There is something of a crisis in today’s journalism climate. According to a report conducted last fall at UNC Chapel Hill, local newspapers are closing at an alarming rate. One in five local American newspapers has vanished in the last fifteen years — are we witnessing the death of local news, or is there a way out?
Many seem to think there is, and it comes as a dramatically reformed business model: nonprofit journalism. Consider the traditional model of a newspaper publication and its pitfall — the advertisers, from which they draw all revenue.
Advertisers are leaving in droves to utilize new and substantially cheaper ad-space online, leaving local newspapers behind. Now remove the advertisers from the equation entirely and replace them with philanthropists, user donations and sponsored content, and you have what is being called the future of sustainable journalism: nonprofit news organizations.
Nonprofit news organizations do not report to advertiser shareholders since funding is no longer sourced from them; they do not report to parent conglomerates or larger corporations, as they’re independently owned and operated; they report only to the people, for whom their stated objectives are written and for whom they exist in the first place.
They work for the people, and the people pay their salary, with additional contributions from philanthropy organizations dedicated solely to the monumental task of promoting better local journalism.
One such organization is the American Journalism Project (AJP). Co-founded by John Thornton, founder of The Texas Tribune, it is arguably the most successful nonprofit newspaper the nation has seen.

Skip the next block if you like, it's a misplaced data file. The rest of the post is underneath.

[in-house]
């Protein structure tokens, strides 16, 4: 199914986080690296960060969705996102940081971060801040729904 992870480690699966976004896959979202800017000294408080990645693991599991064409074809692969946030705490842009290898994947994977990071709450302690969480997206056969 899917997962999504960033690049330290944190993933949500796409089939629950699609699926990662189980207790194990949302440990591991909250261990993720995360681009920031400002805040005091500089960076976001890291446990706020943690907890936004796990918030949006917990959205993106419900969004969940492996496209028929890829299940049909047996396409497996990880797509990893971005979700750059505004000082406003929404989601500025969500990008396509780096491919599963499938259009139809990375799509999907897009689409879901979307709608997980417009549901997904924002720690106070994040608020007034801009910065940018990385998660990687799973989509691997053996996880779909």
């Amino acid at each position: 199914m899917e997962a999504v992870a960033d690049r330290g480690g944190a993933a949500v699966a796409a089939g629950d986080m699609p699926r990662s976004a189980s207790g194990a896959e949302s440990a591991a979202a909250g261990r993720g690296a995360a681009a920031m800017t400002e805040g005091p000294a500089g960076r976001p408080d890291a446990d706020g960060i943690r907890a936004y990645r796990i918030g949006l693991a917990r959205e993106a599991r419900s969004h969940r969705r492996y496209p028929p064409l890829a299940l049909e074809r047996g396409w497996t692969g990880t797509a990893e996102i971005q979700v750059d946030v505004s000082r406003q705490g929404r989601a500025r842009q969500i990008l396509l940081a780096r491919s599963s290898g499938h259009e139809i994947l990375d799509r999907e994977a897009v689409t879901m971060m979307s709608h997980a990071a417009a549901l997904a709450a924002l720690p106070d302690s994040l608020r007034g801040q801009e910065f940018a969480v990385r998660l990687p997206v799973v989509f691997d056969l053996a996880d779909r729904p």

The AJP is a powerful example of what philanthropy can provide to not only the media climate of our nation but also its citizens. Its stated purpose is “building a new public service media that is governed by, sustained by and looks like the public it serves.” It means to accomplish this through “transformative investments and close support to Civic News Organizations” — including $42 million in grants awarded to those nonprofits which meet the project’s criteria, specifically regarding the principles it believes should guide all nonprofit publications.
There is an emerging class of 212 nonprofit organizations funded by philanthropy and user donations, according to the Institute for Nonprofit News. Arguably the most revolutionary facet of these organizations is their nature as nonprofits. Their funding does not go to serve some ulterior motive, bolster the paychecks of executives or further corporate agendas. It goes directly back to the people in the utility it provides to these organizations to build more talented teams, conduct better investigation and create better services for consumers of their information.
Nonprofit news is for you and nobody else.
The Columbia area could greatly benefit from a publication meant to serve the people. The city is far too well acquainted with government corruption, and a little accountability on the part of officials is exactly, I think, what citizens deserve. There has been an attempt to bring about this accountability already in the form of nonprofit news website The Nerve.
The Nerve has been dedicated to the cause since 2010 and states the following regarding investigative reporting on South Carolina’s government:
“When we launched The Nerve, South Carolina’s news outlets (with a very few honorable exceptions) produced almost nothing in the way of serious in-depth reporting on government. Since then, we’ve seen a revival of interest in investigative reporting on government at a number of important and respected news organizations. We at The Nerve like to think we had something to do with that.”
At the end of the day, we all deserve information concerning important happenings in our communities. I would argue it is a basic right of the people to have access to it in an entirely transparent and honest manner. This right is becoming increasingly absent in the lives of many Americans, and there is no doubt the struggle reflects dire circumstances for journalism everywhere. In fact, a first amendment conference at UNC Chapel Hill explored the local news crisis as a “crisis of democracy."
Nonprofit journalism has worked wonders for US communities similar to Columbia. I say we give it a chance and see the good it can do for the great people of this city.